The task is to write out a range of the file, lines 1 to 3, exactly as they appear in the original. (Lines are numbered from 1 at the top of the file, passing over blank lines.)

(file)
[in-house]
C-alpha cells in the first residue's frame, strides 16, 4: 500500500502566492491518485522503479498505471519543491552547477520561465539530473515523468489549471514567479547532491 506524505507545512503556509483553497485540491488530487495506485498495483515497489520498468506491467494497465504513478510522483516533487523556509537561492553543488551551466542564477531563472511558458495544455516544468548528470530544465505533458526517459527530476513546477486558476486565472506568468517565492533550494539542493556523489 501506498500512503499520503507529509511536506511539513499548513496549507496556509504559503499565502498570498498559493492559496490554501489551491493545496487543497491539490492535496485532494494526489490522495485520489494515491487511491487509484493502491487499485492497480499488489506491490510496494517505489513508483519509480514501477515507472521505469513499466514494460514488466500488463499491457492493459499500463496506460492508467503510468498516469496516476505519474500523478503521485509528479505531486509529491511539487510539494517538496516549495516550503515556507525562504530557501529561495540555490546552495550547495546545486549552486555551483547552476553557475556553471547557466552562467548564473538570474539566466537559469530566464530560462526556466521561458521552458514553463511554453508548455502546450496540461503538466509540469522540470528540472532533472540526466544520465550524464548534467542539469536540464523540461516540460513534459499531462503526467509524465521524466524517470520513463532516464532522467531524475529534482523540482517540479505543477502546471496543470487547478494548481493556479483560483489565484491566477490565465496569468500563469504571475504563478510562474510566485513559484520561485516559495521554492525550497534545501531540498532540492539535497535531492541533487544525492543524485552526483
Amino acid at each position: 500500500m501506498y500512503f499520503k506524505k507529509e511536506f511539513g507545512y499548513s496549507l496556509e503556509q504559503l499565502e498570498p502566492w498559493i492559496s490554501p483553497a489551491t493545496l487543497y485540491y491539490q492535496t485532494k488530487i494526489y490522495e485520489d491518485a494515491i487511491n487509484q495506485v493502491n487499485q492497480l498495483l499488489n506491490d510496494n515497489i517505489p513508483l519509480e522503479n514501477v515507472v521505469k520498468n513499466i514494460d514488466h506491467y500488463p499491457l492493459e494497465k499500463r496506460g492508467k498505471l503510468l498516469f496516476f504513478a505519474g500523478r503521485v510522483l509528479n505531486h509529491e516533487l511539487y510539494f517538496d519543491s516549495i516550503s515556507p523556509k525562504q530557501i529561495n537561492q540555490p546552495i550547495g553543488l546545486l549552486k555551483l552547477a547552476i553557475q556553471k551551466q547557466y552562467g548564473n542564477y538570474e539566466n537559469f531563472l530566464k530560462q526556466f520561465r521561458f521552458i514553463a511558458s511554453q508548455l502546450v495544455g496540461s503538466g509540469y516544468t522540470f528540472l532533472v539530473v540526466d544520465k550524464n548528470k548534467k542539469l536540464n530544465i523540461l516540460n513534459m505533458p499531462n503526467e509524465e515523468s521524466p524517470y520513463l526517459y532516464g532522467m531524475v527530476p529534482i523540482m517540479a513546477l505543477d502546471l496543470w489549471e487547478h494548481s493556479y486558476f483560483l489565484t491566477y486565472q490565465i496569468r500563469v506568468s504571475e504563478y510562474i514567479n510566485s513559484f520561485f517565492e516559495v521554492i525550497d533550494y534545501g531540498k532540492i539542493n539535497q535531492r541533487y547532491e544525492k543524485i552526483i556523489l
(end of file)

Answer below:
[in-house]
C-alpha cells in the first residue's frame, strides 16, 4: 500500500502566492491518485522503479498505471519543491552547477520561465539530473515523468489549471514567479547532491 506524505507545512503556509483553497485540491488530487495506485498495483515497489520498468506491467494497465504513478510522483516533487523556509537561492553543488551551466542564477531563472511558458495544455516544468548528470530544465505533458526517459527530476513546477486558476486565472506568468517565492533550494539542493556523489 501506498500512503499520503507529509511536506511539513499548513496549507496556509504559503499565502498570498498559493492559496490554501489551491493545496487543497491539490492535496485532494494526489490522495485520489494515491487511491487509484493502491487499485492497480499488489506491490510496494517505489513508483519509480514501477515507472521505469513499466514494460514488466500488463499491457492493459499500463496506460492508467503510468498516469496516476505519474500523478503521485509528479505531486509529491511539487510539494517538496516549495516550503515556507525562504530557501529561495540555490546552495550547495546545486549552486555551483547552476553557475556553471547557466552562467548564473538570474539566466537559469530566464530560462526556466521561458521552458514553463511554453508548455502546450496540461503538466509540469522540470528540472532533472540526466544520465550524464548534467542539469536540464523540461516540460513534459499531462503526467509524465521524466524517470520513463532516464532522467531524475529534482523540482517540479505543477502546471496543470487547478494548481493556479483560483489565484491566477490565465496569468500563469504571475504563478510562474510566485513559484520561485516559495521554492525550497534545501531540498532540492539535497535531492541533487544525492543524485552526483
Amino acid at each position: 500500500m501506498y500512503f499520503k506524505k507529509e511536506f511539513g507545512y499548513s496549507l496556509e503556509q504559503l499565502e498570498p502566492w498559493i492559496s490554501p483553497a489551491t493545496l487543497y485540491y491539490q492535496t485532494k488530487i494526489y490522495e485520489d491518485a494515491i487511491n487509484q495506485v493502491n487499485q492497480l498495483l499488489n506491490d510496494n515497489i517505489p513508483l519509480e522503479n514501477v515507472v521505469k520498468n513499466i514494460d514488466h506491467y500488463p499491457l492493459e494497465k499500463r496506460g492508467k498505471l503510468l498516469f496516476f504513478a505519474g500523478r503521485v510522483l509528479n505531486h509529491e516533487l511539487y510539494f517538496d519543491s516549495i516550503s515556507p523556509k525562504q530557501i529561495n537561492q540555490p546552495i550547495g553543488l546545486l549552486k555551483l552547477a547552476i553557475q556553471k551551466q547557466y552562467g548564473n542564477y538570474e539566466n537559469f531563472l530566464k530560462q526556466f520561465r521561458f521552458i514553463a511558458s511554453q508548455l502546450v495544455g496540461s503538466g509540469y516544468t522540470f528540472l532533472v539530473v540526466d544520465k550524464n548528470k548534467k542539469l536540464n530544465i523540461l516540460n513534459m505533458p499531462n503526467e509524465e515523468s521524466p524517470y520513463l526517459y532516464g532522467m531524475v527530476p529534482i523540482m517540479a513546477l505543477d502546471l496543470w489549471e487547478h494548481s493556479y486558476f483560483l489565484t491566477y486565472q490565465i496569468r500563469v506568468s504571475e504563478y510562474i514567479n510566485s513559484f520561485f517565492e516559495v521554492i525550497d533550494y534545501g531540498k532540492i539542493n539535497q535531492r541533487y547532491e544525492k543524485i552526483i556523489l